Effective Date
Amounts received after date of enactment of the 1996 Act in taxyears ending after date of enactment of the 1996 Act.Small Business Job Protection Act of 1996, Sec. 1905. IRC §6939F.
Information Reporting Requirement and Penalties -
Prior Law 
Prior to the Act, any U.S. person who created a foreign trust or transferred money or property to a foreign trust was required to reportthat event to the IRS without regard to whether the trust was agrantor or a nongrantor trust. Such persons were required to report,
 
Foreign Grantor Trusts - 2010 HIRE ActPage 3among other things, the name, address and identification number of the transferor, the trust, the fiduciary and trust beneficiaries; theinterest of each beneficiary; the location of the trust records; and thevalue of each item transferred. Similarly, any U.S. person whotransferred property-to a foreign trust that had one or more U.S.beneficiaries was required to report annually to the Service. Inaddition, if the transfer of any appreciated property by a U.S. personwas subject to the excise tax of Section 1491, the transferor wasrequired to report the transfer to the Service.Any person who failed to file a required report with respect tothe creation of, or a transfer to, a foreign trust could be subjected to apenalty of 5% of the amount transferred to the foreign trust. Similarly,any person who failed to file a required annual report with respect toa foreign trust with U.S. beneficiaries could be subjected to a penaltyof 5% of the value of the corpus of the trust at the close of the taxyear. The maximum amount of the penalty imposed under either casecould not exceed $1,000. A reasonable cause exception wasavailable. These civil penalties were determined separately from anyapplicable criminal penalties.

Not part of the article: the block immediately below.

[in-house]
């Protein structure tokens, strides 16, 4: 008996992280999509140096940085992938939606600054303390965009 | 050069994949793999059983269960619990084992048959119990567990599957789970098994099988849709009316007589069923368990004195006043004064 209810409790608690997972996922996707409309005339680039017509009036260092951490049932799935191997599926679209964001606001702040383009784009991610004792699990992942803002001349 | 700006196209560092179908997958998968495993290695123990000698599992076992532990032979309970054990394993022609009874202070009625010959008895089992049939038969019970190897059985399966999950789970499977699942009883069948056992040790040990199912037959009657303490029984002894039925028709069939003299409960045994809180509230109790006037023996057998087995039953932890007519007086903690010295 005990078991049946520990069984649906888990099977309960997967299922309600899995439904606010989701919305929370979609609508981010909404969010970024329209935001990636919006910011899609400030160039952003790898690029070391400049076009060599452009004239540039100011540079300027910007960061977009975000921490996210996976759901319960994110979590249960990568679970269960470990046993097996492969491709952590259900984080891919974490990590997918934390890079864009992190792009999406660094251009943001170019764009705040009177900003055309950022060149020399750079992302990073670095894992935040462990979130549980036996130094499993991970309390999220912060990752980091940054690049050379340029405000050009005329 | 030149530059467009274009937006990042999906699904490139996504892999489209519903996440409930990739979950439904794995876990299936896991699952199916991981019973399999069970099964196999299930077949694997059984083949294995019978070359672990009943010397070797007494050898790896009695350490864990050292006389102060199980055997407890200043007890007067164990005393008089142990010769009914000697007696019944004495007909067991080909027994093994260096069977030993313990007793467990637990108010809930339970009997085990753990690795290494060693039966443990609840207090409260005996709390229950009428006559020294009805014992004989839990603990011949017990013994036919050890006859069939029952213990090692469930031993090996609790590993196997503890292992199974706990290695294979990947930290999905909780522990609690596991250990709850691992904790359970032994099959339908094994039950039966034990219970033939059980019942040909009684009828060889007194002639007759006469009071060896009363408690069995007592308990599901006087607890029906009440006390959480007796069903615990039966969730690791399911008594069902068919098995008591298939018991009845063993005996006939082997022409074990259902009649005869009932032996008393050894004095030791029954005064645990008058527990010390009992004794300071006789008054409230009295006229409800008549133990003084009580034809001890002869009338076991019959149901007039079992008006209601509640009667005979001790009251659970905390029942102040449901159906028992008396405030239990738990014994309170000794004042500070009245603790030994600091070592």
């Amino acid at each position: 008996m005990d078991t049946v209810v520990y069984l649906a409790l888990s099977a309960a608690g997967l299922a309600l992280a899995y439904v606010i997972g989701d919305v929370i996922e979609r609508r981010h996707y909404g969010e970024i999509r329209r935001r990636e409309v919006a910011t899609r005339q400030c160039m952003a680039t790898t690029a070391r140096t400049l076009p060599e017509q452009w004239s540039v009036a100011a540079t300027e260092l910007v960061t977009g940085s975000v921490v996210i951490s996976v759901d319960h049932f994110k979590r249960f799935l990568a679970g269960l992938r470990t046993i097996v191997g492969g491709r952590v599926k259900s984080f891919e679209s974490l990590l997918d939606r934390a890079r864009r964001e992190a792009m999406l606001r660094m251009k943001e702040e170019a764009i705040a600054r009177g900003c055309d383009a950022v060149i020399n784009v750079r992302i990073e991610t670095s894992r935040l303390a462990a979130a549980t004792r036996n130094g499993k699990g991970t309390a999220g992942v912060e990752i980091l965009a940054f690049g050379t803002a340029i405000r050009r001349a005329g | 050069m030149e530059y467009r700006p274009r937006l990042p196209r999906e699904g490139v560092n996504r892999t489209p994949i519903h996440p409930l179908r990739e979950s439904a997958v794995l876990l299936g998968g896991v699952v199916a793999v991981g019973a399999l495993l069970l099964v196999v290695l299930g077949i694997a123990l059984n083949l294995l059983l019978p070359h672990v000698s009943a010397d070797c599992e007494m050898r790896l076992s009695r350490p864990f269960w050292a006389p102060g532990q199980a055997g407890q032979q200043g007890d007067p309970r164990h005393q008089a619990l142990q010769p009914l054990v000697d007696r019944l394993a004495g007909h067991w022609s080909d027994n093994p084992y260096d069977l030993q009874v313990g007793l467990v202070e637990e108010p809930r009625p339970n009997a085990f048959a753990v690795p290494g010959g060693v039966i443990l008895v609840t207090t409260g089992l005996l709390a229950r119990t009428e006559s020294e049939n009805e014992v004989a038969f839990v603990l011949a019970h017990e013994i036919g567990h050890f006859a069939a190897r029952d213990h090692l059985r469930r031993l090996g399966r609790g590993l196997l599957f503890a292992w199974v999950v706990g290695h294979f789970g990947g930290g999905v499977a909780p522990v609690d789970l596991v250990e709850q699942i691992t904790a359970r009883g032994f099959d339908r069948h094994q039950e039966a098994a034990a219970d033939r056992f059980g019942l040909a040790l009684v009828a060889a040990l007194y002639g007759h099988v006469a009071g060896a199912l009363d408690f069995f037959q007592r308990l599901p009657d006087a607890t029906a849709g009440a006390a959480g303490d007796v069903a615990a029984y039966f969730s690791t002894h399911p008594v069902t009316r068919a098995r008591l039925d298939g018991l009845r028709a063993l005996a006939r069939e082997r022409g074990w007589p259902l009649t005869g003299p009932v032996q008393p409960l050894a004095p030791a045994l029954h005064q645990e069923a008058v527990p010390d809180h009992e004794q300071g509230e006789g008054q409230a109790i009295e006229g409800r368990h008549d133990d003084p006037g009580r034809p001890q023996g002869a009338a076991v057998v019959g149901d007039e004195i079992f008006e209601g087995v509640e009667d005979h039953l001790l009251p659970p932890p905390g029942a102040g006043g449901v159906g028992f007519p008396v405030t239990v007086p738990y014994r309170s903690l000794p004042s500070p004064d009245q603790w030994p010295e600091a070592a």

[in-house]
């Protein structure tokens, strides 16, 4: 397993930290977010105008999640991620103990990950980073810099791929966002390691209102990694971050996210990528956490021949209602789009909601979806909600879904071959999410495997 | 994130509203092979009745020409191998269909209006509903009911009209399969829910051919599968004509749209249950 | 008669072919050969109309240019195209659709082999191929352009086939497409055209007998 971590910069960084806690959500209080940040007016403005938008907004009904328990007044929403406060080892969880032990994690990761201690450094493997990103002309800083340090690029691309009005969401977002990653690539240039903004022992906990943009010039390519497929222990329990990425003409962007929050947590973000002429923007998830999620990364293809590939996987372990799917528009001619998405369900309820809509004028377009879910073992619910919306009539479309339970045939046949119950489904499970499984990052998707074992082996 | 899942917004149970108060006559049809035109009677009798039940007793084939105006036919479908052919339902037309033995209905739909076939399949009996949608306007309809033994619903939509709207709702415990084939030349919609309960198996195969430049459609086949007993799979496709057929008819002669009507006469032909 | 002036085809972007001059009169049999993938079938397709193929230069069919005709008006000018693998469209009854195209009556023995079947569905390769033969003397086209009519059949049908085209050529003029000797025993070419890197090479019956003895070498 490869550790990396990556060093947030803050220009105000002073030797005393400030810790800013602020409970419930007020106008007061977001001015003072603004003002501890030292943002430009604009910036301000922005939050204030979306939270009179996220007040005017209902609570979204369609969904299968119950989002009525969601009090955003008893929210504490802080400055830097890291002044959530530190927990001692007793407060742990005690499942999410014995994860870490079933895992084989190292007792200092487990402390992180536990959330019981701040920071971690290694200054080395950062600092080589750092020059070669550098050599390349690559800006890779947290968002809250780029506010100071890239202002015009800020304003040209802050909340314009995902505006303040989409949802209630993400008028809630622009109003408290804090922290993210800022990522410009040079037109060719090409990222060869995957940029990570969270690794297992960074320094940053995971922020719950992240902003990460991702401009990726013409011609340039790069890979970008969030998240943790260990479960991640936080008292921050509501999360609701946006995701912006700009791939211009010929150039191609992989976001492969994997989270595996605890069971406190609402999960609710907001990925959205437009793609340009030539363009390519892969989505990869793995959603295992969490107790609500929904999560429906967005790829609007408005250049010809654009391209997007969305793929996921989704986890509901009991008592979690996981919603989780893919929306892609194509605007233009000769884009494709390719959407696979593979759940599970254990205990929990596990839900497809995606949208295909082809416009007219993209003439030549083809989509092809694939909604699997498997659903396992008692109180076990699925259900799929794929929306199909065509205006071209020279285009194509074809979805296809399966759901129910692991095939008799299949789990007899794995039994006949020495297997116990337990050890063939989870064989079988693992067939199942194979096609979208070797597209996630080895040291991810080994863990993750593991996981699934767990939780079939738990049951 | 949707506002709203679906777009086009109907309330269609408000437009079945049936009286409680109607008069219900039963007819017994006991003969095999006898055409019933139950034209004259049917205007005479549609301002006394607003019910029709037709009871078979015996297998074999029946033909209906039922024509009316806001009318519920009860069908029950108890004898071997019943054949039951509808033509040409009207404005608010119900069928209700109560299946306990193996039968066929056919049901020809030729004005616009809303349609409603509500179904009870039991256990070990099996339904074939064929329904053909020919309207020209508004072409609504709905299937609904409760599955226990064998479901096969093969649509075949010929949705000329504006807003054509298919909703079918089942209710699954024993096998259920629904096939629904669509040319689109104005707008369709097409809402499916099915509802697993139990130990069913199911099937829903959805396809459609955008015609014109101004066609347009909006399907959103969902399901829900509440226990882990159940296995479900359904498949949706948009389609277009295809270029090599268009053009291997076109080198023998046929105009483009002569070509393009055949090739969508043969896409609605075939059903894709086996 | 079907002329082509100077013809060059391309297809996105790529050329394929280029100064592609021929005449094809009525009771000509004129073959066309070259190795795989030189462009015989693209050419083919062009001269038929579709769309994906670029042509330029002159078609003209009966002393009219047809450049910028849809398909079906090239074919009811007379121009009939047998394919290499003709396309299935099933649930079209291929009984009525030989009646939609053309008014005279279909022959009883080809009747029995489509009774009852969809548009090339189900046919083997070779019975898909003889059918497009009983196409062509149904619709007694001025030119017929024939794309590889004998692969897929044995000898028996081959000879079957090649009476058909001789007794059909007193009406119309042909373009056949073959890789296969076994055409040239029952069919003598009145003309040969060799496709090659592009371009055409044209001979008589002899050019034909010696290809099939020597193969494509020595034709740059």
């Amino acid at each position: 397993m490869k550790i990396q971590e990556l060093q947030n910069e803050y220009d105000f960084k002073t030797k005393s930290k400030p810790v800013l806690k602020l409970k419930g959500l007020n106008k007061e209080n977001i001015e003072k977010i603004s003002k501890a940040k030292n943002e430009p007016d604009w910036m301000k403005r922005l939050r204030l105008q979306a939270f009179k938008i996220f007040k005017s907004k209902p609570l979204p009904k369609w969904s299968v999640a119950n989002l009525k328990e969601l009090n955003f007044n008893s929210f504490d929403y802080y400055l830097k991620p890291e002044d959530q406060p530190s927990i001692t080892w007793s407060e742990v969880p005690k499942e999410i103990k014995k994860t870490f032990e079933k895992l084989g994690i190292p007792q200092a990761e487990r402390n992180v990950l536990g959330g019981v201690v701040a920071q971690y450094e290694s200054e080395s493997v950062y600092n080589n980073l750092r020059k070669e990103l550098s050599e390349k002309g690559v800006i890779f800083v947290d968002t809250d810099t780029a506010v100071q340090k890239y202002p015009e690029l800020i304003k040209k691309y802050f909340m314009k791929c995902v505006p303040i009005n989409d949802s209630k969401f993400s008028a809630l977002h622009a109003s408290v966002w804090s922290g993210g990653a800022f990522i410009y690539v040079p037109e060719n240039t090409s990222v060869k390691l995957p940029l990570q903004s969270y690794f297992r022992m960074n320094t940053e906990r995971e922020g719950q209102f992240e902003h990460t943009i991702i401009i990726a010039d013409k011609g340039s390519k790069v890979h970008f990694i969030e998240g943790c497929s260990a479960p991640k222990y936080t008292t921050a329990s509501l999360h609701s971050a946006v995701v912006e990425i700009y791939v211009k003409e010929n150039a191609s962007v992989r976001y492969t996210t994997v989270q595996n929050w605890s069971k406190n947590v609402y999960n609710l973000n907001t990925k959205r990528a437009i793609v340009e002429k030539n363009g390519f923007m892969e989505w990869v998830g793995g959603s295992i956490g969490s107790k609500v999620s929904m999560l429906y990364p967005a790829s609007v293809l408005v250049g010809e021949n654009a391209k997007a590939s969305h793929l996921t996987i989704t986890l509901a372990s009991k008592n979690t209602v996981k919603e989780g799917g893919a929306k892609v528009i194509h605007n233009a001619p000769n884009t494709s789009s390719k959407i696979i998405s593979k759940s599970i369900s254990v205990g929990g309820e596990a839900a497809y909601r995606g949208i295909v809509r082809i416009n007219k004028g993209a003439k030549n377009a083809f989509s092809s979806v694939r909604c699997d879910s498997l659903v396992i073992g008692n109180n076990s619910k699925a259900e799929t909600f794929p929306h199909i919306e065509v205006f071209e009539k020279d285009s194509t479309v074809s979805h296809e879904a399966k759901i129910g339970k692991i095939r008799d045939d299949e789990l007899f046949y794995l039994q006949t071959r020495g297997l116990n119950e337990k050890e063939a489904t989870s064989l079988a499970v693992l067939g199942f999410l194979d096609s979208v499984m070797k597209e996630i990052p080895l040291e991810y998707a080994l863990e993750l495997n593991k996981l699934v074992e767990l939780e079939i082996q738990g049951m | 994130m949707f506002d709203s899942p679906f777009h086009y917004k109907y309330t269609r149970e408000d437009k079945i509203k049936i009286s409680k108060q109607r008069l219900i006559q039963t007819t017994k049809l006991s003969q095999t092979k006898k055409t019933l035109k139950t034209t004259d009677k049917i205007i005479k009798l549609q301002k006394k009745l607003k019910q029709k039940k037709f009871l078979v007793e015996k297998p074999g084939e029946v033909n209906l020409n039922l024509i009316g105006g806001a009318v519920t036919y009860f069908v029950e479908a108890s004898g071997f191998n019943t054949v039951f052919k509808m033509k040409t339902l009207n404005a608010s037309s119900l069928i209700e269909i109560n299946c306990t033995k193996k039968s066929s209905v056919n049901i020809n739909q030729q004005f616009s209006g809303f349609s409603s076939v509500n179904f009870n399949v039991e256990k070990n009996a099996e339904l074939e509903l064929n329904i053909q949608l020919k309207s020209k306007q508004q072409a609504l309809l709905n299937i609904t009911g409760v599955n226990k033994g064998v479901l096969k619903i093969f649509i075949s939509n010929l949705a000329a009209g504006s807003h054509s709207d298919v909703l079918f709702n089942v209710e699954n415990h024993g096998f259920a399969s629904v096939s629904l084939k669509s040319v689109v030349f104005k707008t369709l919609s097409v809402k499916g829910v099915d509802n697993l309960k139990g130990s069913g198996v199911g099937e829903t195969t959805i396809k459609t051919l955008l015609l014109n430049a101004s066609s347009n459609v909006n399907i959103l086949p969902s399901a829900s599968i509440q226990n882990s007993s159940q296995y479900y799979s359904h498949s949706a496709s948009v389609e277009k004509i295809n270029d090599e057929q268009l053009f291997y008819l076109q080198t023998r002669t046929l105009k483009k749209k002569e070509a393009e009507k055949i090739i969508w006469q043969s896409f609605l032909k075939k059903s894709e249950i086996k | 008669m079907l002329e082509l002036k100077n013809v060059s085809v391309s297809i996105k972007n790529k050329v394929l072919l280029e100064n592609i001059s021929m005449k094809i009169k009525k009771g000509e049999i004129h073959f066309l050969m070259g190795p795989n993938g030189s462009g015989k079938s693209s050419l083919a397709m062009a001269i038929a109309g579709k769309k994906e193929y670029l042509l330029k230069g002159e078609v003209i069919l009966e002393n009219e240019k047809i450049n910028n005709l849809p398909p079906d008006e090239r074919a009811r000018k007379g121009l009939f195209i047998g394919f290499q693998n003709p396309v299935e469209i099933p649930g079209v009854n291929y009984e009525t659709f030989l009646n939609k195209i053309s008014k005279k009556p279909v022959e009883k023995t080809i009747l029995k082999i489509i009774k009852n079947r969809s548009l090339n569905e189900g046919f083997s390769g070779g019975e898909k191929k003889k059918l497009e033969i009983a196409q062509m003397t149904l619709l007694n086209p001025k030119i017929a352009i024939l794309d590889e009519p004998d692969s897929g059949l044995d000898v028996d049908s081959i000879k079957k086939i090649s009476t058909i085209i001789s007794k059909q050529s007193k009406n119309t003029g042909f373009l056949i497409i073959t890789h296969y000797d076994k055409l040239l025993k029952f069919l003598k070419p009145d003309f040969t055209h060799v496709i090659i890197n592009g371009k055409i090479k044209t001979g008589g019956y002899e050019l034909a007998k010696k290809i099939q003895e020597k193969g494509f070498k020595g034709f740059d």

New Law 
The information reporting requirements relating to foreign trusts,and the associated penalties, are expanded.On or before the 90th day after any "reportable event," the"responsible party" must provide written notice of the event to theService. The notice must include the following information: (1) theamount of money or other property transferred to the trust in